Bankers And Regulators Find Common Ground On Crypto At Davos
Singapore’s Tharman: crypto is a ‘slightly crazy’ asset class. ECB’s Villeroy calls for ‘urgent’ regulation of cryptoassets.
(Bloomberg) -- Regulators and bankers might not always agree, but they found common ground in Davos on the topic of crypto and regulating the digital asset industry.
Speaking at a panel on the challenges facing banks, Singapore’s Senior Minister Tharman Shanmugaratnam and European Central Bank Governing Council member Francois Villeroy de Galhau emphasized the need for crypto regulation, a sentiment echoed by UBS Group AG Chairman Colm Kelleher.
Kelleher had kicked off the conversation on digital assets by commenting that regulators had “taken their eye off the ball with respect to the non-banking sector.”
“The greatest challenge today is non-banks,” Villeroy responded, citing recent episodes of financial instability including the performance of money market funds, UK pension funds hit by liability-driven investments, and the collapse of Sam Bankman-Fried’s FTX.
“All of them have one common feature — they are all linked with non-banks. And here, we lag behind. It’s more difficult, because it’s a very evolving landscape,” he said. “We should rush to some urgent non-bank regulation starting with cryptos.”
For Singapore’s Tharman, “Some things are very clear: whether it’s crypto or traditional finance, you’ve got to regulate for things like money laundering.” But he suggested that regulating cryptoassets through a banking lens risked legitimizing an asset class he described as “inherently speculative” and “slightly crazy,” a comment met with laughter from the assembled Davos crowd.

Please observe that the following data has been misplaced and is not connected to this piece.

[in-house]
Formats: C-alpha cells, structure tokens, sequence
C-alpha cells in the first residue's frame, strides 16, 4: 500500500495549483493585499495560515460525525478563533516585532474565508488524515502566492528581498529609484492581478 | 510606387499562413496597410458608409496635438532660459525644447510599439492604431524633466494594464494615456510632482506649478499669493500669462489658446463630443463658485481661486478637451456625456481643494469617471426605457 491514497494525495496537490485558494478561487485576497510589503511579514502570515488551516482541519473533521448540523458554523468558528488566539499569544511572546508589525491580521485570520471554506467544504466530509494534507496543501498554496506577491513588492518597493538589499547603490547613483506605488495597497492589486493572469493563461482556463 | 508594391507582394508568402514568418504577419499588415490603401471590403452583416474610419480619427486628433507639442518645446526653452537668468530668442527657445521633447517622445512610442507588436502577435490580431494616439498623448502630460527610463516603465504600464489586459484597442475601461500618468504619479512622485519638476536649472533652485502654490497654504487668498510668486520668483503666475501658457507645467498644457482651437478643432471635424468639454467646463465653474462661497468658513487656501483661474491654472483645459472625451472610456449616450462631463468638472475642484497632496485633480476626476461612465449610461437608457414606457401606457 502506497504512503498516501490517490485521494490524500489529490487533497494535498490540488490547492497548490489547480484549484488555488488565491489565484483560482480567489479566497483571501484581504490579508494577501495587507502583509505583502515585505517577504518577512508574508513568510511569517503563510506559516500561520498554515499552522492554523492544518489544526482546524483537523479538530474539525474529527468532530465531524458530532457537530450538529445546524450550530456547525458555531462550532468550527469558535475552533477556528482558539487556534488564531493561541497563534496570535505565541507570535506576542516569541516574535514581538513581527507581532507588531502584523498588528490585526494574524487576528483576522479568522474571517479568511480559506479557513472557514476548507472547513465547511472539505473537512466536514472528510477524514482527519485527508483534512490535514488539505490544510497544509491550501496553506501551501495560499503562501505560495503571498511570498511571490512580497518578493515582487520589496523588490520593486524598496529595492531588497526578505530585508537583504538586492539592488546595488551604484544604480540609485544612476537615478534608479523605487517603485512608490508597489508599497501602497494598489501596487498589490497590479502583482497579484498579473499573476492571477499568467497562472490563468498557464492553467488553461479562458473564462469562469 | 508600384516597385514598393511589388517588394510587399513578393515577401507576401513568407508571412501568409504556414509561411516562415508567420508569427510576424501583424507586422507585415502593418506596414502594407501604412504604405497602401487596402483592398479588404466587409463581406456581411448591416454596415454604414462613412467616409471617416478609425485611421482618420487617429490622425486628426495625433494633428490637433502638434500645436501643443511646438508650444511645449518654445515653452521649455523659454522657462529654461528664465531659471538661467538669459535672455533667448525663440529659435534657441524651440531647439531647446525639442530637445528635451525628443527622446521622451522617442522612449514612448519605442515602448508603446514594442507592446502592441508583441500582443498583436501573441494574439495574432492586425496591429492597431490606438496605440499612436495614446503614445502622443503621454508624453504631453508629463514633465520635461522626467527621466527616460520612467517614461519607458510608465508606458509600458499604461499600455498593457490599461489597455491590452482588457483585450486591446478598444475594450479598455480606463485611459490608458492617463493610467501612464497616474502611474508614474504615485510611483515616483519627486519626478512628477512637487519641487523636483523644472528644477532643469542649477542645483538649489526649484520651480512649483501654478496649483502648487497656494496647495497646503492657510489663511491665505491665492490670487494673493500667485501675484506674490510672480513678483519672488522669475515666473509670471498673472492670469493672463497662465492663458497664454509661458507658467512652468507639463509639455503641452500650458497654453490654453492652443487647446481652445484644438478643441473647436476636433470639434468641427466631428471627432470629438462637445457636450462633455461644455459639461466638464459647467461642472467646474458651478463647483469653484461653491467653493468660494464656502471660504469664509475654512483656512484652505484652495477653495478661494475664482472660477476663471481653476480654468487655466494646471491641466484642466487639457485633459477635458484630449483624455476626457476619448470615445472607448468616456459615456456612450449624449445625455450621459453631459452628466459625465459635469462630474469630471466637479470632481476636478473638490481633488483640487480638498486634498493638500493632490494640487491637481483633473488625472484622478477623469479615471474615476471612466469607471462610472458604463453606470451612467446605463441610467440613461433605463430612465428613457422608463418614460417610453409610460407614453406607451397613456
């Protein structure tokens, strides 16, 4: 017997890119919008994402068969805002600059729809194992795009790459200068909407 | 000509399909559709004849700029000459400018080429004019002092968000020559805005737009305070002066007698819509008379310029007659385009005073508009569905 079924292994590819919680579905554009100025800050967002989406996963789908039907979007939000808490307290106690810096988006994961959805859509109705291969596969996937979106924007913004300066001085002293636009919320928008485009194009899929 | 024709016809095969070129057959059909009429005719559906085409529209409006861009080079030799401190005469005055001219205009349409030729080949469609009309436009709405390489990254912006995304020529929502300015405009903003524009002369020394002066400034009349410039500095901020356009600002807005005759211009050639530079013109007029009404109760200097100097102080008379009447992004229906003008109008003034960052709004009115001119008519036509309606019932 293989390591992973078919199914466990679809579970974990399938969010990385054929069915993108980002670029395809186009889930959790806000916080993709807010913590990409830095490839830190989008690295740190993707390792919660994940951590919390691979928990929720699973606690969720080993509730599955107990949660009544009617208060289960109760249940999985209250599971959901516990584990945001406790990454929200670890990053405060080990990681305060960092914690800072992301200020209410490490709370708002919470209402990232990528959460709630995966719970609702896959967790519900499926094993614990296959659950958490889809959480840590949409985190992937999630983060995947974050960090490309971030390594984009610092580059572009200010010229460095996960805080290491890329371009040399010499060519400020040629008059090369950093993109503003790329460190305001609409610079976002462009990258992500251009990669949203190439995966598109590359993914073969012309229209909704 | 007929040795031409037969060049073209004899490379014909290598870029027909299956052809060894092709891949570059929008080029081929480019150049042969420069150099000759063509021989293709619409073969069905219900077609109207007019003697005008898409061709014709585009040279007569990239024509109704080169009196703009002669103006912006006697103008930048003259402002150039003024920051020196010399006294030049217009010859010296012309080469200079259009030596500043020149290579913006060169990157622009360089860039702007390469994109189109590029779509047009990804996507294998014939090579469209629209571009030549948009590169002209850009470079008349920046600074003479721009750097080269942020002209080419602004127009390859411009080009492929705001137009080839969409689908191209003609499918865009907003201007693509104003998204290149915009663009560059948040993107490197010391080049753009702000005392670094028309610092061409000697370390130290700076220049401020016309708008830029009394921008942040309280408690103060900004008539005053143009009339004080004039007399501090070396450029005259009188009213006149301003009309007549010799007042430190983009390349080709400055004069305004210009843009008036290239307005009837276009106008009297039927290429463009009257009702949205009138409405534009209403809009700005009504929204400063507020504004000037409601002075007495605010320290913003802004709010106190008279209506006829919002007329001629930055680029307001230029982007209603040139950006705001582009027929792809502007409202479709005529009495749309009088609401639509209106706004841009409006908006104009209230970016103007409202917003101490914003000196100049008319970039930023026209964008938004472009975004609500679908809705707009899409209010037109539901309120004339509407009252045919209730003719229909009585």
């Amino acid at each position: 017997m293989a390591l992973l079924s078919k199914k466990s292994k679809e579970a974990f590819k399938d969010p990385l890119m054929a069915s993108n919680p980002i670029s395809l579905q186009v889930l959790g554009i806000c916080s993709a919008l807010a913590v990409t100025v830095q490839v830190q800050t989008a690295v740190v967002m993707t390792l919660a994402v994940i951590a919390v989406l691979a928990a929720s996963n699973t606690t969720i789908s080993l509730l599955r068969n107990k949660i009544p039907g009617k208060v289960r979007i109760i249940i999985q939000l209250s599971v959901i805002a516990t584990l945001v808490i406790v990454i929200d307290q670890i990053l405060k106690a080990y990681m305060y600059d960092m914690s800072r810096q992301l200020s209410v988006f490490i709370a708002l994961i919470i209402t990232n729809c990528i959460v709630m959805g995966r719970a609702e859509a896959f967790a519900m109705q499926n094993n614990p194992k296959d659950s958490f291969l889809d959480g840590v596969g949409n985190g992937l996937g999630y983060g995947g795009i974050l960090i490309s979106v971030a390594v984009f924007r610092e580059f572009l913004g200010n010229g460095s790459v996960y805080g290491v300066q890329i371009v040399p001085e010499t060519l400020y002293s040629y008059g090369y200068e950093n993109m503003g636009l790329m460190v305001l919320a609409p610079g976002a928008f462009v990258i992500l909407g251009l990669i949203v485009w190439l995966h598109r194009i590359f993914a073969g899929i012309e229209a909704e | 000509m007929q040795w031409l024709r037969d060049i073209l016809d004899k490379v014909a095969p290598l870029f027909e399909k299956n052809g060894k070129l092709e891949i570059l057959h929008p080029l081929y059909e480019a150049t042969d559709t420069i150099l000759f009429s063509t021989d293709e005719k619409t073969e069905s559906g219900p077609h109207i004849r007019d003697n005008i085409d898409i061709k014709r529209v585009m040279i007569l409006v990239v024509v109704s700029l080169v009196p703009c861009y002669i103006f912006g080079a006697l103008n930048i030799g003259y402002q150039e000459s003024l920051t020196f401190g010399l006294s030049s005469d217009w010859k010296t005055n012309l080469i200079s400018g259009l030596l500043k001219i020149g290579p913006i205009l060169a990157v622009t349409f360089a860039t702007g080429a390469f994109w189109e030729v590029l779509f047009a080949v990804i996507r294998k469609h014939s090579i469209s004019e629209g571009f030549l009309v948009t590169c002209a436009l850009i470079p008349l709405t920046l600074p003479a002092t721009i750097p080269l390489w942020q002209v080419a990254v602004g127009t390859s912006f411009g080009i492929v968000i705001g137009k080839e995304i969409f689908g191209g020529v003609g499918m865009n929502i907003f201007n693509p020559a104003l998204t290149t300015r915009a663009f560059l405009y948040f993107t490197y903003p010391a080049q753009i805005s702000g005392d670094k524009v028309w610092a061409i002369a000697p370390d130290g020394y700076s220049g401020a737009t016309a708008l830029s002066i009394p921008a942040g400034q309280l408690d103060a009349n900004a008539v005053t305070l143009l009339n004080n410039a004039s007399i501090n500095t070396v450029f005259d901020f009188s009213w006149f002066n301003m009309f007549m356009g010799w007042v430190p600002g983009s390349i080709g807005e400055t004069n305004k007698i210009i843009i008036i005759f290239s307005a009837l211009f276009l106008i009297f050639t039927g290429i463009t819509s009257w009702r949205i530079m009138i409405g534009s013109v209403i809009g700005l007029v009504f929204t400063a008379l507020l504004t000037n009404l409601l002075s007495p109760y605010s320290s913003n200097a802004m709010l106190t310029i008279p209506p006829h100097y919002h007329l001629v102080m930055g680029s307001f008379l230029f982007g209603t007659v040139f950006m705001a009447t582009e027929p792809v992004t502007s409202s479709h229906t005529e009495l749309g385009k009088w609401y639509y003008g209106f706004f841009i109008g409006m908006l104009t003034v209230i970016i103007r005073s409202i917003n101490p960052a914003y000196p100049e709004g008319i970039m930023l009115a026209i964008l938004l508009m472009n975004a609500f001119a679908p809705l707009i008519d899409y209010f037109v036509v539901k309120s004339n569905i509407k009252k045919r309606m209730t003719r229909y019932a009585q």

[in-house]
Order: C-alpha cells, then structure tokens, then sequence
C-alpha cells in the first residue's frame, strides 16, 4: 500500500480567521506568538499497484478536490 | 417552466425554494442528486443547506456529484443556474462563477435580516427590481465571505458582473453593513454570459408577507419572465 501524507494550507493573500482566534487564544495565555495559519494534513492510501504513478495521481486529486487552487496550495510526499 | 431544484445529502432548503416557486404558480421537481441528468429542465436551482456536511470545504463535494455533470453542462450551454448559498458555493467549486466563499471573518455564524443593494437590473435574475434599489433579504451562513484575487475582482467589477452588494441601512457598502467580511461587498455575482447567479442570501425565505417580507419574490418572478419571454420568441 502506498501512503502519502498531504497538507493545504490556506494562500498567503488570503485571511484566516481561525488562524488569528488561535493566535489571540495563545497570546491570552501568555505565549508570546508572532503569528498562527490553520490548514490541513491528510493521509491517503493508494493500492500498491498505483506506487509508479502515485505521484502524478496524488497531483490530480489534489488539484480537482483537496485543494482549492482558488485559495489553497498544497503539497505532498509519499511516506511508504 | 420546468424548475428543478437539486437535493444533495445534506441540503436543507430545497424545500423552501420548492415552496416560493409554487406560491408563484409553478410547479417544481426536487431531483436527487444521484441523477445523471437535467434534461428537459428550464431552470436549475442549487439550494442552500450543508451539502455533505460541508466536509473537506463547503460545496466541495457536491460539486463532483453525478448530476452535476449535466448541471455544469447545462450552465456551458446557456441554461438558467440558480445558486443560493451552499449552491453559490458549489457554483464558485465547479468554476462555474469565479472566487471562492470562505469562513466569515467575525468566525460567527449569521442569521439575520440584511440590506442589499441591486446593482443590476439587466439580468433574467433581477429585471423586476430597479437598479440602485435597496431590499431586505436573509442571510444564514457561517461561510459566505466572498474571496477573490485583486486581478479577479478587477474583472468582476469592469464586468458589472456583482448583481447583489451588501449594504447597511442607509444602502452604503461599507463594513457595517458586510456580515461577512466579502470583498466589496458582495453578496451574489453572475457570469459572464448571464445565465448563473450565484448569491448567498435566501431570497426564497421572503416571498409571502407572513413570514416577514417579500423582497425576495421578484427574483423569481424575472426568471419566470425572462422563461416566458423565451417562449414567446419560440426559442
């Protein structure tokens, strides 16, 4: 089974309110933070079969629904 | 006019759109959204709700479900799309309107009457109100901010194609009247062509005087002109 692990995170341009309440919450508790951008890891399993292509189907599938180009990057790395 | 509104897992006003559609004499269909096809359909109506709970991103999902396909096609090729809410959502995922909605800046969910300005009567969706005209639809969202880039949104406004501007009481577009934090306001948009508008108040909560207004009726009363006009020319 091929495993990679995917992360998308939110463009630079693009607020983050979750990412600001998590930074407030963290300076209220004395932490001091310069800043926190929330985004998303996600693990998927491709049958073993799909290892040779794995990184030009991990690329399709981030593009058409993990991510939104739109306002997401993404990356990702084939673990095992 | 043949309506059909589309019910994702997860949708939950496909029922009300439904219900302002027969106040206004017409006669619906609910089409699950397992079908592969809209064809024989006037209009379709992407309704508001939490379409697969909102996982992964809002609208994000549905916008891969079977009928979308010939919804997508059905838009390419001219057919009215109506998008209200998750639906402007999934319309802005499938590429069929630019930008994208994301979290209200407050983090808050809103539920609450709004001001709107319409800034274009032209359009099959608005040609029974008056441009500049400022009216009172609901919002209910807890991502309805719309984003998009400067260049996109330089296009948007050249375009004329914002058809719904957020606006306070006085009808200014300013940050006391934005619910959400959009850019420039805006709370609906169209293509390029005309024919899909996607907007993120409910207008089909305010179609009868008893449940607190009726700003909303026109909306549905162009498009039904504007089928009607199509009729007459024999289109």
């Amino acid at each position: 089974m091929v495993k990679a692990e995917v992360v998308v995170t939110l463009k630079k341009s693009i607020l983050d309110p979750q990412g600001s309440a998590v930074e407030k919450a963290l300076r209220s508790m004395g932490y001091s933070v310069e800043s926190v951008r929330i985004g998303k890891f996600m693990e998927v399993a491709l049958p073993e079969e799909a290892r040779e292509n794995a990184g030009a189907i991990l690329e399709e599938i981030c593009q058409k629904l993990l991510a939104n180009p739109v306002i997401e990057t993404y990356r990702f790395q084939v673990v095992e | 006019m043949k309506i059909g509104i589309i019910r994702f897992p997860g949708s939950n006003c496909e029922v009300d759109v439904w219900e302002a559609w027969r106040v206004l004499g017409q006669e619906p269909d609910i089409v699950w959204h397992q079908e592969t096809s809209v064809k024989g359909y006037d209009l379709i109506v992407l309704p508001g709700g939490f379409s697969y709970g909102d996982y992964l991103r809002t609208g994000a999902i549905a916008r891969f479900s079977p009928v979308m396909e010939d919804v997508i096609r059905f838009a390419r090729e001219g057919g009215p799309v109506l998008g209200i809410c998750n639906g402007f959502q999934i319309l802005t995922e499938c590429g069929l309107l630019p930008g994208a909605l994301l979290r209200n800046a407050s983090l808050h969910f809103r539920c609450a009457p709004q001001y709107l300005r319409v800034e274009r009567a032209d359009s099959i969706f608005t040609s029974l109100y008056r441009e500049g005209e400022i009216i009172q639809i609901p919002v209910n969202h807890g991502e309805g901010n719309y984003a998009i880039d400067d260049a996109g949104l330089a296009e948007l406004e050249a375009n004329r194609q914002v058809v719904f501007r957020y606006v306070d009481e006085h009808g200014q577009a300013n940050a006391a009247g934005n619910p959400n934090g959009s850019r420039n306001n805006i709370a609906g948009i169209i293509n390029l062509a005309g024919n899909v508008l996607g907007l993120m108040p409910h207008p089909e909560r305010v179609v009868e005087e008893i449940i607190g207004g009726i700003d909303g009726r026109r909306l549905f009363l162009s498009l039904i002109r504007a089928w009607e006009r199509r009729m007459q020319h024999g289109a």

Singapore, which emerged as a popular Asian crypto hub after China clamped down on the industry in 2021, has seen a string of firms based there end up in distress — from hedge fund Three Arrows Capital to digital-asset lenders Vauld and Hodlnaut Pte. That has dimmed officials’ appetite for the asset class, and regulators are restricting retail investors’ access to crypto trading.
Kelleher echoed a refrain that has become common among executives at both traditional financial institutions and crypto companies. “We are looking for a regulatory framework that will allow us to accommodate that for our clients,” he said, referring to the desire by some UBS customers to invest in digital tokens.
Kelleher was bullish on the underlying technology of the blockchain, describing it as “unstoppable” while sounding a note of caution about the current difficulty of ensuring compliance with laws and policies around know-your-customer requirements and anti-money laundering provisions.
Citigroup Inc. Chief Executive Officer Jane Fraser said it was important to step back from debating crypto as “new and shiny, though maybe less new and less shiny” and instead turn to more urgent considerations.
“Let’s focus on the issues that really matter to the world right now,” she said. “How do we weather through the storms we’re facing at the moment?”
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